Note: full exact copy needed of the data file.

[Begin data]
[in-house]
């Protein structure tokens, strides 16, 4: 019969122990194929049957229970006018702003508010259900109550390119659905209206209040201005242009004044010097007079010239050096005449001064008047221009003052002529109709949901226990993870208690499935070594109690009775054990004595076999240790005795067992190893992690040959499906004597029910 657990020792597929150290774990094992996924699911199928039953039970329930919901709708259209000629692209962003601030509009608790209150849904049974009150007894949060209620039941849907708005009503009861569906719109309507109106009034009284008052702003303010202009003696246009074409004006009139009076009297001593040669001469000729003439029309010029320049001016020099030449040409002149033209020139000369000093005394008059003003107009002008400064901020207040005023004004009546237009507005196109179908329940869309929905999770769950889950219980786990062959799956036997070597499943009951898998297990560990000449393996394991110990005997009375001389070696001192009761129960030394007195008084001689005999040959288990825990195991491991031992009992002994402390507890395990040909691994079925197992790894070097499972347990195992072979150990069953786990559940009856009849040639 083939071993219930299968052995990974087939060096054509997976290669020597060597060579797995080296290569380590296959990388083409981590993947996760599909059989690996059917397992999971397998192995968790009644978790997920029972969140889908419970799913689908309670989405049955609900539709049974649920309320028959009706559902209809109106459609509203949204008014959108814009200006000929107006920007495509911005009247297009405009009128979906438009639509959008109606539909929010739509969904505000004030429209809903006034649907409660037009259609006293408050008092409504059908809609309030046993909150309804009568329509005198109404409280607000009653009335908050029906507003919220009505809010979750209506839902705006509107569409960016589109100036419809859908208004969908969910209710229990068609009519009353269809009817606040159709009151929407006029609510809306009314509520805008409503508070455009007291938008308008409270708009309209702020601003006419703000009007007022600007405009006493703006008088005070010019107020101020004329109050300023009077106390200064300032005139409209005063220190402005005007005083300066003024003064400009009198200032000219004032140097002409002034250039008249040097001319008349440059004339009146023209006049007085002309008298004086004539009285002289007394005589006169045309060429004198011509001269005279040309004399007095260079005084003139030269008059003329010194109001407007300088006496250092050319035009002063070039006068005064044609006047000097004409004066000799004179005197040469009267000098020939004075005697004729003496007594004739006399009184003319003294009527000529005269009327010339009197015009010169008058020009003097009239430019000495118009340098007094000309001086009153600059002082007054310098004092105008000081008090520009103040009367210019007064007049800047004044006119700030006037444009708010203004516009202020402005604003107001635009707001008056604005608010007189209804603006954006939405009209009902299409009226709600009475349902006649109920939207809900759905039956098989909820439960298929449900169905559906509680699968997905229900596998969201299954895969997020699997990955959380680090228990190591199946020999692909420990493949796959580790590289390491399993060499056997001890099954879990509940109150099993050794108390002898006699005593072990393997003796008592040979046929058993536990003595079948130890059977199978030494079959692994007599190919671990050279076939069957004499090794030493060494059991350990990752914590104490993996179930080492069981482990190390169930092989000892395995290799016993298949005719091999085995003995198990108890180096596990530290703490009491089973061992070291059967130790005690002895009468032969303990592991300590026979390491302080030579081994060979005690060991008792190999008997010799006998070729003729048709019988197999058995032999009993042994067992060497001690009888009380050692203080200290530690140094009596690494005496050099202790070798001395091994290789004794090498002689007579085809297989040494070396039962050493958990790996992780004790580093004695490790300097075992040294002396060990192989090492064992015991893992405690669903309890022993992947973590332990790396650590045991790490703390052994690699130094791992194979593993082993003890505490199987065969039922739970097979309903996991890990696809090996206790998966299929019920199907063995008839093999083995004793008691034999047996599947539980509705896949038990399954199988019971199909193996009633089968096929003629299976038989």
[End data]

[in-house]
């Protein structure tokens, strides 16, 4: 019969122990194929049957229970006018702003508010259900109550390119659905209206209040201005242009004044010097007079010239050096005449001064008047221009003052002529109709949901226990993870208690499935070594109690009775054990004595076999240790005795067992190893992690040959499906004597029910 657990020792597929150290774990094992996924699911199928039953039970329930919901709708259209000629692209962003601030509009608790209150849904049974009150007894949060209620039941849907708005009503009861569906719109309507109106009034009284008052702003303010202009003696246009074409004006009139009076009297001593040669001469000729003439029309010029320049001016020099030449040409002149033209020139000369000093005394008059003003107009002008400064901020207040005023004004009546237009507005196109179908329940869309929905999770769950889950219980786990062959799956036997070597499943009951898998297990560990000449393996394991110990005997009375001389070696001192009761129960030394007195008084001689005999040959288990825990195991491991031992009992002994402390507890395990040909691994079925197992790894070097499972347990195992072979150990069953786990559940009856009849040639 083939071993219930299968052995990974087939060096054509997976290669020597060597060579797995080296290569380590296959990388083409981590993947996760599909059989690996059917397992999971397998192995968790009644978790997920029972969140889908419970799913689908309670989405049955609900539709049974649920309320028959009706559902209809109106459609509203949204008014959108814009200006000929107006920007495509911005009247297009405009009128979906438009639509959008109606539909929010739509969904505000004030429209809903006034649907409660037009259609006293408050008092409504059908809609309030046993909150309804009568329509005198109404409280607000009653009335908050029906507003919220009505809010979750209506839902705006509107569409960016589109100036419809859908208004969908969910209710229990068609009519009353269809009817606040159709009151929407006029609510809306009314509520805008409503508070455009007291938008308008409270708009309209702020601003006419703000009007007022600007405009006493703006008088005070010019107020101020004329109050300023009077106390200064300032005139409209005063220190402005005007005083300066003024003064400009009198200032000219004032140097002409002034250039008249040097001319008349440059004339009146023209006049007085002309008298004086004539009285002289007394005589006169045309060429004198011509001269005279040309004399007095260079005084003139030269008059003329010194109001407007300088006496250092050319035009002063070039006068005064044609006047000097004409004066000799004179005197040469009267000098020939004075005697004729003496007594004739006399009184003319003294009527000529005269009327010339009197015009010169008058020009003097009239430019000495118009340098007094000309001086009153600059002082007054310098004092105008000081008090520009103040009367210019007064007049800047004044006119700030006037444009708010203004516009202020402005604003107001635009707001008056604005608010007189209804603006954006939405009209009902299409009226709600009475349902006649109920939207809900759905039956098989909820439960298929449900169905559906509680699968997905229900596998969201299954895969997020699997990955959380680090228990190591199946020999692909420990493949796959580790590289390491399993060499056997001890099954879990509940109150099993050794108390002898006699005593072990393997003796008592040979046929058993536990003595079948130890059977199978030494079959692994007599190919671990050279076939069957004499090794030493060494059991350990990752914590104490993996179930080492069981482990190390169930092989000892395995290799016993298949005719091999085995003995198990108890180096596990530290703490009491089973061992070291059967130790005690002895009468032969303990592991300590026979390491302080030579081994060979005690060991008792190999008997010799006998070729003729048709019988197999058995032999009993042994067992060497001690009888009380050692203080200290530690140094009596690494005496050099202790070798001395091994290789004794090498002689007579085809297989040494070396039962050493958990790996992780004790580093004695490790300097075992040294002396060990192989090492064992015991893992405690669903309890022993992947973590332990790396650590045991790490703390052994690699130094791992194979593993082993003890505490199987065969039922739970097979309903996991890990696809090996206790998966299929019920199907063995008839093999083995004793008691034999047996599947539980509705896949038990399954199988019971199909193996009633089968096929003629299976038989």